Each type of document has its own unique needs in regards to storage and preservation. Photographic materials are particularly challenging because of the variety of techniques used to preserve images on film and the different ways that they change with time and deteriorate. While photographic prints are more resilient, film requires special storage and handling. Cold storage for film is a popular preventive conservation measure that extends the life of historic film and averts the need for costly restorations.
What Happens to Film as it Degrades
When stored in humid or warm conditions, or experiences frequent handling, older film becomes defective. It may acquire a vinegar-like scent as the cellulose degrades and releases acetic acid. When one film releases acid, it threatens the surrounding film.
Moisture poses one of the greatest threats to film, as it only takes a few days for film and negatives to begin degrading and change in color when exposed to water or high humidity levels. With time, bacteria and mold cause the properties film to separate, dissolve and decompose.
Cold Storage for Film
In general, cold storage areas for film and photographs are between 0° and 55°F and have appropriate relative humidity levels. “Cool rooms” are between 55° and 65°F and have relative humidity levels of 30 to 40 percent. The best temperature at which to store film depends on its type, achievability and condition. Some facilities use dedicated cold storage areas for large collections, while others use refrigeration or freezer units for smaller collections.
At the Federal Archives, cold storage at 35°F or below with relative humidity levels of 30 to 40 percent is standard for the film, color photographic materials, transparencies (e.g., slides), prints and negatives that it maintains for extended periods.
It is important to remember that if you have access film and photographic materials kept in cold storage, you must first acclimatize it to room temperature using plastic bags or insulated containers.
Benefits of Cold Storage for Film
- Dramatic increases in dye and color stability
- Lowering relative humidity levels in a storage area may double the life expectancy of film; using cold storage further extends its life (At 10°F and relative humidity levels of 30 to 50 percent, for example, film may last over 3,000 years before it deteriorates.)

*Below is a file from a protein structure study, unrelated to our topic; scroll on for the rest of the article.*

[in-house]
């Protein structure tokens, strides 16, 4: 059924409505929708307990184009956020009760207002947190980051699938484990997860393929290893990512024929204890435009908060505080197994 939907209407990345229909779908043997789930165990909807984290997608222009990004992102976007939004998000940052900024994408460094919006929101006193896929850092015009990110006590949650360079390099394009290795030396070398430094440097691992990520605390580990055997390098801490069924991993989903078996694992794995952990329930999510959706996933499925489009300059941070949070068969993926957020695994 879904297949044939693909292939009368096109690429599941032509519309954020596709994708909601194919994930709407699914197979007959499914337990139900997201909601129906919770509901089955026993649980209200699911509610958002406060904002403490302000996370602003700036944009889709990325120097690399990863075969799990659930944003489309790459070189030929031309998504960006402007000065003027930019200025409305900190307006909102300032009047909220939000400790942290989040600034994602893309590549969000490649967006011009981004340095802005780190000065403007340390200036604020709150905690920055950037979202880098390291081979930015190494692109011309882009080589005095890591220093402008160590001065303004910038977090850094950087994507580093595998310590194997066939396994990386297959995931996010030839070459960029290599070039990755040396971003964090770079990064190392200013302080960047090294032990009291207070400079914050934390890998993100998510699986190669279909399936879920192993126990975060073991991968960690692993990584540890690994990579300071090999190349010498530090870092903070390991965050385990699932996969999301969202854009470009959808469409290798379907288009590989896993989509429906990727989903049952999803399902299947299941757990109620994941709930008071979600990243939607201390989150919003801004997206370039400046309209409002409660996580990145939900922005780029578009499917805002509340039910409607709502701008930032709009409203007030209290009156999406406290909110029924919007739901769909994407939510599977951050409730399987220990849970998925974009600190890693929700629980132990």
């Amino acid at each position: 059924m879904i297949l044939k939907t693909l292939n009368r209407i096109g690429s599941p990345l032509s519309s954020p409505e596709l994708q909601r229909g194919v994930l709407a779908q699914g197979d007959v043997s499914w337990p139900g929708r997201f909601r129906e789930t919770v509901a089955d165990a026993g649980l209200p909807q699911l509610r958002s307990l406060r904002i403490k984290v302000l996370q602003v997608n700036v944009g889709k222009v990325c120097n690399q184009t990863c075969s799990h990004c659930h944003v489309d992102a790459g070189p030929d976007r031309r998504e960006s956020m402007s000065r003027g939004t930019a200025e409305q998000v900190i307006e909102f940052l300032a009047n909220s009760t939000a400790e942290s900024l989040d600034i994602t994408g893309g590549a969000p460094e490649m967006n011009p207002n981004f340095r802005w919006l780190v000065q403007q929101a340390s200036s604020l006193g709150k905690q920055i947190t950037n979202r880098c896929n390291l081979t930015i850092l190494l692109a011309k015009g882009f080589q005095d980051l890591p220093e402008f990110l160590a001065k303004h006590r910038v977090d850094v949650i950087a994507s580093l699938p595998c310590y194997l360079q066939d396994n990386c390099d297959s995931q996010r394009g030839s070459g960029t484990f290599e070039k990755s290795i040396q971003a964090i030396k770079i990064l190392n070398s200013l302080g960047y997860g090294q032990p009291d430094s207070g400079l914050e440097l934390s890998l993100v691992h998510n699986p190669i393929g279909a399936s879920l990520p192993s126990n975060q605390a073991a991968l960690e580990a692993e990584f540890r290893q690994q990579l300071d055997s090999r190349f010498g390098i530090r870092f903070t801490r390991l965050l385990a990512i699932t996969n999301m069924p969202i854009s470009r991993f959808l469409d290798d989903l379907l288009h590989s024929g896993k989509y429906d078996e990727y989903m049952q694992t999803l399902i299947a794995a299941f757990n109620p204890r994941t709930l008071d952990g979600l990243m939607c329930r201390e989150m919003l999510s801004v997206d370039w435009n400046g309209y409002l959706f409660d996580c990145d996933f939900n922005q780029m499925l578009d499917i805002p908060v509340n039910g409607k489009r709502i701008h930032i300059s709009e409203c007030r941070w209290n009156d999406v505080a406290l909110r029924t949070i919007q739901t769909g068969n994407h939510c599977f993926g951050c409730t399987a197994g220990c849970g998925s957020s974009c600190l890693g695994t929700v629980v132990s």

- Cold storage with the appropriate humidity levels prevents curling and mold growth on photographic prints
- Keeps film collections “in stasis” until they’re restored, preserved or duplicated
- Deteriorated photographic prints, albumen prints, brittle and faded prints, and prints that were poorly processed benefit from cold storage areas that have below-freezing temperatures
- Black and white silver gelatin film-based materials and photographs benefit from cold or cool storage
- Cool storage where temperatures don’t reach freezing levels are good for instant prints (e.g., Polaroid prints), cased photographic images, lantern slides and glass plate negatives
- You can design cold storage areas with climate control systems that filters air, monitors the environment, and protect films in the event of fires and water infiltration
- Environmental controls in cold storage can protect images from oxidation, ozone exposure, light exposure, gelatin yellowing, image fading and silver mirroring
It is common to for facilities to use HVAC systems to create the ideal environment for their film and photographic archives. This, however, may not be ideal in regards to energy efficiency or fully protecting collections. A better alternative may be to have an independent system that controls and monitors cold storage room environments. Similarly, an organization may use temporary climate control solutions that complement an HVAC system to monitor and ensure the appropriate environmental conditions in a space. Polygon offers a variety of custom climate control and monitoring solutions that provide you with the ability to reliably provide cold storage for film and reduce energy costs. Contact Polygon to learn more about creating the ideal storage environment for photographs and film.
[Photo from Hartwig HKD via CC License 2.0]